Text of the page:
The Toronto Star (Canada), March 18, 2009
Pope Benedict XVI attacked the use of condoms, sparking new controversy after a recent furor over a Holocaust-denying bishop.
Aboard an aircraft headed to Cameroon for his first papal visit to AIDS-devastated Africa, Benedict said the virus was a tragedy "that cannot be overcome by the distribution of condoms. On the contrary, they increase the problem."
Anti-AIDS campaigners were quick to respond.
"The Pope is living on the moon," said Stephen Lewis, who heads a foundation supporting groups that alleviate the deadly effects of HIV/AIDS.
And he added: "Every stitch of scientific evidence says condoms are the best preventive measure we have against the virus."
The Pope's remark was "another example of complete indifference to the vulnerability of women, who are so hugely and disproportionately affected by HIV/AIDS," Lewis said in an interview from Hamilton yesterday.
Pope Benedict, and conservative Catholics who support him -along with fundamentalist Christians - advocate abstinence, contending sex is only permissible between married adults, and that condoms are unacceptable because they prevent procreation.
"The only solution is twofold," Benedict said yesterday.
"The first is a humanization of sexuality, spiritual renewal which brings with it a new way of behaving ... secondly, a true friendship, especially for those who are suffering, a willingness to make personal sacrifices."
The Pope has not spoken out recently on condoms. But in 2005, he told Catholic bishops visiting the Vatican from Africa, "the traditional teaching of the church has proven to be the only fail-safe way to provide the spread of HIV/AIDS."
Yesterday's statement inflamed not only anti-AIDS activists, but some liberal Catholics.
"No responsible health-care provider would suggest that condoms are a panacea," said Jon O'Brien, president of the Washington-based Catholics for Choice.
"But they are an absolutely vital measure that people must have if they are to protect themselves and their partners and stem the spread of the virus."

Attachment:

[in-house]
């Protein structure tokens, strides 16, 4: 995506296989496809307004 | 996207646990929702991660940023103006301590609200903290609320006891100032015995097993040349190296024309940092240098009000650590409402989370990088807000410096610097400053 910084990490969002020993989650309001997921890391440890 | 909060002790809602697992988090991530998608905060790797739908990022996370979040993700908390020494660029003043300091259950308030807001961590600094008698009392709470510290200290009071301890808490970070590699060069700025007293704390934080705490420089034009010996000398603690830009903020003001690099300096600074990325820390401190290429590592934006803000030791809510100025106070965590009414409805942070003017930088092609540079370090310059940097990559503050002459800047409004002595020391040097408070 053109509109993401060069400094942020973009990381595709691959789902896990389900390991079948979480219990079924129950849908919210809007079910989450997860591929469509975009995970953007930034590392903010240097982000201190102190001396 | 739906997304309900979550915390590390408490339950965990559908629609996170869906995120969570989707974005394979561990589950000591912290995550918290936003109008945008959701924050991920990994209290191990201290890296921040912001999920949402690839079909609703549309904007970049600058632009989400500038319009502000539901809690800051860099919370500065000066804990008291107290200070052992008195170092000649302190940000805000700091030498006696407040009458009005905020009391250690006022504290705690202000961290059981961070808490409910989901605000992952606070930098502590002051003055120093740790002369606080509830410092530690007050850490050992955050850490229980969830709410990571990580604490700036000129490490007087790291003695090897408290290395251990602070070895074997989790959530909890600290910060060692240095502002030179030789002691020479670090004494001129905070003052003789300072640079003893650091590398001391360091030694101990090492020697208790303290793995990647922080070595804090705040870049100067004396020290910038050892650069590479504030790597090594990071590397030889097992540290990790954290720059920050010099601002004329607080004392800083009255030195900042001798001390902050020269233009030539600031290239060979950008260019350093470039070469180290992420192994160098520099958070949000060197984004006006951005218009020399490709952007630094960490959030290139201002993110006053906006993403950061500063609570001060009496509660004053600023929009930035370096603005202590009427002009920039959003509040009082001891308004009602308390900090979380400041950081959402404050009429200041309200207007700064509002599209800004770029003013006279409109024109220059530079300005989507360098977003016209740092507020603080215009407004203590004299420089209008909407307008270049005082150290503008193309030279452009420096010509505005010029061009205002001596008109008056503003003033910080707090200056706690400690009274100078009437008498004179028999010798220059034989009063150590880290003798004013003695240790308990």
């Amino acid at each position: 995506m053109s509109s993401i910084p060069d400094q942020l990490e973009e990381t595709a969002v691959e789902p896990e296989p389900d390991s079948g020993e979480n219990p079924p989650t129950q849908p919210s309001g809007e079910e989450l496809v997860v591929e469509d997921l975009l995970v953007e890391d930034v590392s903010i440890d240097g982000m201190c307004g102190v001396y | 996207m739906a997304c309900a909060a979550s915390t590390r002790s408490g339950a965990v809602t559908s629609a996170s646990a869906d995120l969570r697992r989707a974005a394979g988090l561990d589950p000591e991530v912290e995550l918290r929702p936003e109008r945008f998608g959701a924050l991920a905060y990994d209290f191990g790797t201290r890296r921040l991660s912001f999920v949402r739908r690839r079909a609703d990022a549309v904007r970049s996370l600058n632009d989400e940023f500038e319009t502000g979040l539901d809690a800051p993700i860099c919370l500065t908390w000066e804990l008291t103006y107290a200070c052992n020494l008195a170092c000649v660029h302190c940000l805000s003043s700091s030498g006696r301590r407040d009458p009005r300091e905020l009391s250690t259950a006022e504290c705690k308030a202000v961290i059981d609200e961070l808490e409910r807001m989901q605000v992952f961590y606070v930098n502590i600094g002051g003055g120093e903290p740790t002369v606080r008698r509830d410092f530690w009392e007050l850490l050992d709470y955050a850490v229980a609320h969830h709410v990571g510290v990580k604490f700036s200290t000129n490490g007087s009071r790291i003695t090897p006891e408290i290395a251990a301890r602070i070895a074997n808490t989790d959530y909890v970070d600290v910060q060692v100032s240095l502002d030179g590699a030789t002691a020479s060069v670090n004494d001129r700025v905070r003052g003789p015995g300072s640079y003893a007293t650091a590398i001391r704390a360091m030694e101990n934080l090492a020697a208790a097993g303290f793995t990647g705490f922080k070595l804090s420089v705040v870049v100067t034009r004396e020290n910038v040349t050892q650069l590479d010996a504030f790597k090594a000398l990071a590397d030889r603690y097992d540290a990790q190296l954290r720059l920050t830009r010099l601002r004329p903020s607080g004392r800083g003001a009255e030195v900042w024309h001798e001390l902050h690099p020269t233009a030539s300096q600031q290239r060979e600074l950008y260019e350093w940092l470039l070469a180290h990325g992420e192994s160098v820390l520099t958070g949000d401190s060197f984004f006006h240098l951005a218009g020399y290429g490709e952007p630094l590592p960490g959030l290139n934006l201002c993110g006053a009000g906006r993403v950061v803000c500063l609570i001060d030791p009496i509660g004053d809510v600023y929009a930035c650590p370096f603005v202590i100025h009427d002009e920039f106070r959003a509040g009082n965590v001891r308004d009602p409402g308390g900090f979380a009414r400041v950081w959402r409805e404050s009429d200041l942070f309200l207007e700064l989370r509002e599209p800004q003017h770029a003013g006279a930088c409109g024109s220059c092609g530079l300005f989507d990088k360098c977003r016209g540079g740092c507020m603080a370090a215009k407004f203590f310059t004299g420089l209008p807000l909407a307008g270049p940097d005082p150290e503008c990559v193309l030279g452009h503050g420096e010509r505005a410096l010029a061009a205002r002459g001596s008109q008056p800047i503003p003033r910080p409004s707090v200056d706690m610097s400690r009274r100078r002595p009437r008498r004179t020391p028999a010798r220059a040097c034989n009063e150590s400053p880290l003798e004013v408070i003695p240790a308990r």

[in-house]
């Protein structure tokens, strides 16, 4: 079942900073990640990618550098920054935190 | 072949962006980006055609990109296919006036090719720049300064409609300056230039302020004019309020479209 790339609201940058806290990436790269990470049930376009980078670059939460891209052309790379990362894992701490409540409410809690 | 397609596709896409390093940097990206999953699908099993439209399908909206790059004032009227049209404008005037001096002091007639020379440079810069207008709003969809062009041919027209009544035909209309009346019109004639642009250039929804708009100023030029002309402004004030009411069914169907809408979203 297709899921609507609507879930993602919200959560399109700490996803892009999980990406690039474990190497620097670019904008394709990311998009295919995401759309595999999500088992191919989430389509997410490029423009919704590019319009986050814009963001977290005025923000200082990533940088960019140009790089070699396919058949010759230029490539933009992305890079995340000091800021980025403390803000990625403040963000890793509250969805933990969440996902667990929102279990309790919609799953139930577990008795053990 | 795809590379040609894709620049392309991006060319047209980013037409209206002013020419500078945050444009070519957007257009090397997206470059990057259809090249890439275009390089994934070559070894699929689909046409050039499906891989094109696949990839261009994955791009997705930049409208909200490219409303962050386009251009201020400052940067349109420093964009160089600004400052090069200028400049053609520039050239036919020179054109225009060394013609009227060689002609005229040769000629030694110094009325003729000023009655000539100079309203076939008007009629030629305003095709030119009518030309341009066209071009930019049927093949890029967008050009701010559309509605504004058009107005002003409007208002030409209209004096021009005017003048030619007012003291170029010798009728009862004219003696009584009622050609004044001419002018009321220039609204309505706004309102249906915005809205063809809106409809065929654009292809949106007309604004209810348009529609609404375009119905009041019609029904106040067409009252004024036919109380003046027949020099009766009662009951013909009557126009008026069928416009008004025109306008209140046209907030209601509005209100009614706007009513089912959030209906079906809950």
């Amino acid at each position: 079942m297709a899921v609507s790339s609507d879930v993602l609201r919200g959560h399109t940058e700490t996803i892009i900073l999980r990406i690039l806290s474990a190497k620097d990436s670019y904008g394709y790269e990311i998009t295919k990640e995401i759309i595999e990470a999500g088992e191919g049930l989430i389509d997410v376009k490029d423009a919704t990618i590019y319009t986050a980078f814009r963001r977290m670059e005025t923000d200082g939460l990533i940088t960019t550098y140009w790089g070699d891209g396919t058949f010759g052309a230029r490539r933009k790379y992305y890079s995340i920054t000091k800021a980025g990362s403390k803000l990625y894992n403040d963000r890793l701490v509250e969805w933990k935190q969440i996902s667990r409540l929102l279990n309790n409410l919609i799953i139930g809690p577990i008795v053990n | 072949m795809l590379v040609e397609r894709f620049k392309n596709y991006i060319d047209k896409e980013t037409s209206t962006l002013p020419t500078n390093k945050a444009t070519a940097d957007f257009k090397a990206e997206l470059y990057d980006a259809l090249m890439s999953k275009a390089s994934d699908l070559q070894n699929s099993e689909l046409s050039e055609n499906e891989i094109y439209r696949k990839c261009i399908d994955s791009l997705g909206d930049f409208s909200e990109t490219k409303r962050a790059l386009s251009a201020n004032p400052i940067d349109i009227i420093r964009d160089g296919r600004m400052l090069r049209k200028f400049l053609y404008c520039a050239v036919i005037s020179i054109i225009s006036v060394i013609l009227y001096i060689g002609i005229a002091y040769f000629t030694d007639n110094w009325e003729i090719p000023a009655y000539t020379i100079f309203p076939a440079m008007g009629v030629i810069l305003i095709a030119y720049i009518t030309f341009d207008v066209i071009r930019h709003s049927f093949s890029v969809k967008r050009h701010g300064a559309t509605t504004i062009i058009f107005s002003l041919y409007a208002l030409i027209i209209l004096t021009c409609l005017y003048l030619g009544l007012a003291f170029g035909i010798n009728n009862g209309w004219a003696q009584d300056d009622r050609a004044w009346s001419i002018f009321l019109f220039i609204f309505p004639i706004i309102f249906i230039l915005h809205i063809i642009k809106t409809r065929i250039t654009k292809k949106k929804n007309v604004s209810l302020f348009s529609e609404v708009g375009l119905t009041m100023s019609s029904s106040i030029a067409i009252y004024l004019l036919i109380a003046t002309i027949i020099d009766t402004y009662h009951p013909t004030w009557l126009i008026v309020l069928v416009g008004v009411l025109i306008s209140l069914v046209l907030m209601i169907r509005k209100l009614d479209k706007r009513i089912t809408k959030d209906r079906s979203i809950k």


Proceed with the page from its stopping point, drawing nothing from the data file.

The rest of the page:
Opinion polls show millions of Catholics around the world now support the use of condoms, O'Brien said, adding the Pope's statement was "a real tragedy because it's not just an issue for Catholics."
Brazil, with the world's largest Catholic population, promotes and distributes condoms to battle a spreading AIDS epidemic.
But under conservative administrations, the United States - a major funder of foreign aid - has discouraged overseas projects that promote contraceptive devices.
Former president George W. Bush's publicly funded emergency AIDS prevention program supplied money to groups teaching "abstinence and being faithful," but played down the distribution of condoms, which the World Health Organization says can prevent sexually transmitted disease in "98 to 99 per cent of cases when consistently and correctly used."
President Barack Obama shows signs of reversing the trend. After his inauguration in January, he quashed a "gag law" that refused aid money to groups that even mentioned abortion to their clients.
Religious lobbying has played a substantial role in opposing condom distribution.
But not only Christian believers have tried to discourage them. Although the rampant HIV/AIDS epidemic has broken down barriers to their distribution in some Muslim countries, they are derided by some who believe they promote promiscuity.
In Afghanistan, President Hamid Karzai's government has supported the use of contraceptives to reduce the soaring maternal mortality rate.
But a Taliban leader told a meeting of insurgents this week that contraceptive drugs were "illicit and non-Islamic," triggering fears that health centres may be attacked, according to the UN news agency.
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